快乐8金木水火土玩法: Negotiators struggle to make progress in last-ditch Brexit talks
Deadlock ahead of crucial vote on PM's deal in the British Parliament
Eleventh-hour talks between the United Kingdom and European Union aimed at finding a solution to the Brexit impasse appeared to grind to a halt on Sunday, with the prime minister's office saying they were "deadlocked", before they stumbled on into Monday.
Negotiators are seeking a fix for the so-called Irish backstop issue ahead of a crucial vote in the British Parliament on Tuesday that could lead to the UK crashing out of the EU without a post-separation trading relationship, something British business lobbyists have said would be disastrous.
Prime Minister Theresa May and Jean-Claude Juncker, president of the European Commission, talked by phone on Sunday evening and again on Monday, but, as of Monday afternoon, a face-to-face meeting, during which they could sign off on a compromise deal solving the backstop issue, had not happened. The EU recalled its ambassadors on Monday to brief them about the situation.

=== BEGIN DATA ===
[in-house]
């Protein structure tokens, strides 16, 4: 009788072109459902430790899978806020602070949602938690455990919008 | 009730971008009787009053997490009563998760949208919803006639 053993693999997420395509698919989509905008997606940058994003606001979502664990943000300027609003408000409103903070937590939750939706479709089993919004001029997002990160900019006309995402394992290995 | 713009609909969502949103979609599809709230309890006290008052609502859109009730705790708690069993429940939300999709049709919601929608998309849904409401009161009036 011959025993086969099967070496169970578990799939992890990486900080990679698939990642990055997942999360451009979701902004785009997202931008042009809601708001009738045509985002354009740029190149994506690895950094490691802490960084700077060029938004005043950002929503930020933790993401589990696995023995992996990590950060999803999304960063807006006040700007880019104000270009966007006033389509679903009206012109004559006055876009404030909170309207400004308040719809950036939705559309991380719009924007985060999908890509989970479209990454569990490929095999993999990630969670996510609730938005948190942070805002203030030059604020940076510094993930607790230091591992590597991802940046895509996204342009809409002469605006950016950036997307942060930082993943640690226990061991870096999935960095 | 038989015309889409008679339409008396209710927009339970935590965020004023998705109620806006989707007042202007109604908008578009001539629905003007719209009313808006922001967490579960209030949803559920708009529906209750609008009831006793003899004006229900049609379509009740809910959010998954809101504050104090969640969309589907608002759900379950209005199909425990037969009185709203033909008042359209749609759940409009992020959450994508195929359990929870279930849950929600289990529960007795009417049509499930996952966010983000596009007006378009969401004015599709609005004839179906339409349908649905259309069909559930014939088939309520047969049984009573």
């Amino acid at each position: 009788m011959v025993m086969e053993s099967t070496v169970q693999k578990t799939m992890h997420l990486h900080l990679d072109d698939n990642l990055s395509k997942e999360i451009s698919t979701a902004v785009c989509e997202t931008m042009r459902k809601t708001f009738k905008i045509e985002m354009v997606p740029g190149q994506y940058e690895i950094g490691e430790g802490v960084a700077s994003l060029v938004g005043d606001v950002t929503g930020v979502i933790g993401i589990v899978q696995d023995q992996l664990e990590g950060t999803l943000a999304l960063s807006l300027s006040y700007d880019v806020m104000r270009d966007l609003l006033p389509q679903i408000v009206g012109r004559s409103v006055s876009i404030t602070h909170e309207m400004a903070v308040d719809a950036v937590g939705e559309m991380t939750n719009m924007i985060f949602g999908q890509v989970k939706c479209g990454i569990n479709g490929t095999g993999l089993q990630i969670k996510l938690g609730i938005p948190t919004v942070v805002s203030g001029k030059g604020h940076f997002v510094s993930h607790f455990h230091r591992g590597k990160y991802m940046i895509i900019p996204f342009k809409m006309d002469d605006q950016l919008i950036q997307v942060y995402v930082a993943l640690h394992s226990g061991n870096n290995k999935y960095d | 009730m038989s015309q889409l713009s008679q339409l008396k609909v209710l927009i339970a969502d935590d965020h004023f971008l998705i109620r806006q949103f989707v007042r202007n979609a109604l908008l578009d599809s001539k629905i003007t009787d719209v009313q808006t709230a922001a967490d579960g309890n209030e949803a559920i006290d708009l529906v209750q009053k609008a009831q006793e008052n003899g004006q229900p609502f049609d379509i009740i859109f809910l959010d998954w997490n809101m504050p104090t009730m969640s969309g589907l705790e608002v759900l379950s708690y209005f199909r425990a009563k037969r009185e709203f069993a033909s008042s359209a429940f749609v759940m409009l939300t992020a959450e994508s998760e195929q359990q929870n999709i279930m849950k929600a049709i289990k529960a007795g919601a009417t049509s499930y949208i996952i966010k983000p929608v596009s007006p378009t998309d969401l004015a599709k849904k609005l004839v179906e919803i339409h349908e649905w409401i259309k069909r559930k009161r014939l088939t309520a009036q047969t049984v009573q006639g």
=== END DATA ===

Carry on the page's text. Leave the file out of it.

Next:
The UK and EU want to avoid a hard border between the Irish Republic and Northern Ireland after the UK leaves the EU but cannot agree how to do it. The old hard border was a flashpoint for paramilitary groups that disagreed over whether Northern Ireland should be part of the UK or part of a united Ireland.
The EU says a hard border can be avoided by the UK remaining a member of the EU customs union until a free-trade deal can be agreed but many British MPs fear that would bind the UK to EU rules indefinitely.
Former foreign secretary Boris Johnson, a proponent of the UK leaving the EU, wrote in the Daily Telegraph there is "no way" he will support May's exit deal without a solution to the Irish backstop issue.
"The UK will have less sovereign power to withdraw from the backstop than it has to leave the EU itself," he wrote. "It is quite a bewildering state of affairs."
And the BBC quoted Mark Francois, another prominent Brexiteer, as saying MPs will defeat May's proposed deal on Tuesday, unless "something amazing" materializes on Monday.
The Guardian newspaper added that senior members of the ruling Conservative Party were so worried about May suffering another heavy defeat, and possibly a leadership challenge, that they urged her to push back Tuesday's vote but the BBC said on Monday afternoon the government was insisting it would go ahead.
If May holds Tuesday's vote and loses, MPs are likely to ask the EU for an extension to the March 29 deadline by which the UK must leave the EU.
The Bank of England, meanwhile, has told UK lenders to triple their holdings of easy-to-sell assets so they can deal with turbulence in the financial sector if the UK crashes out of the EU without a separation deal.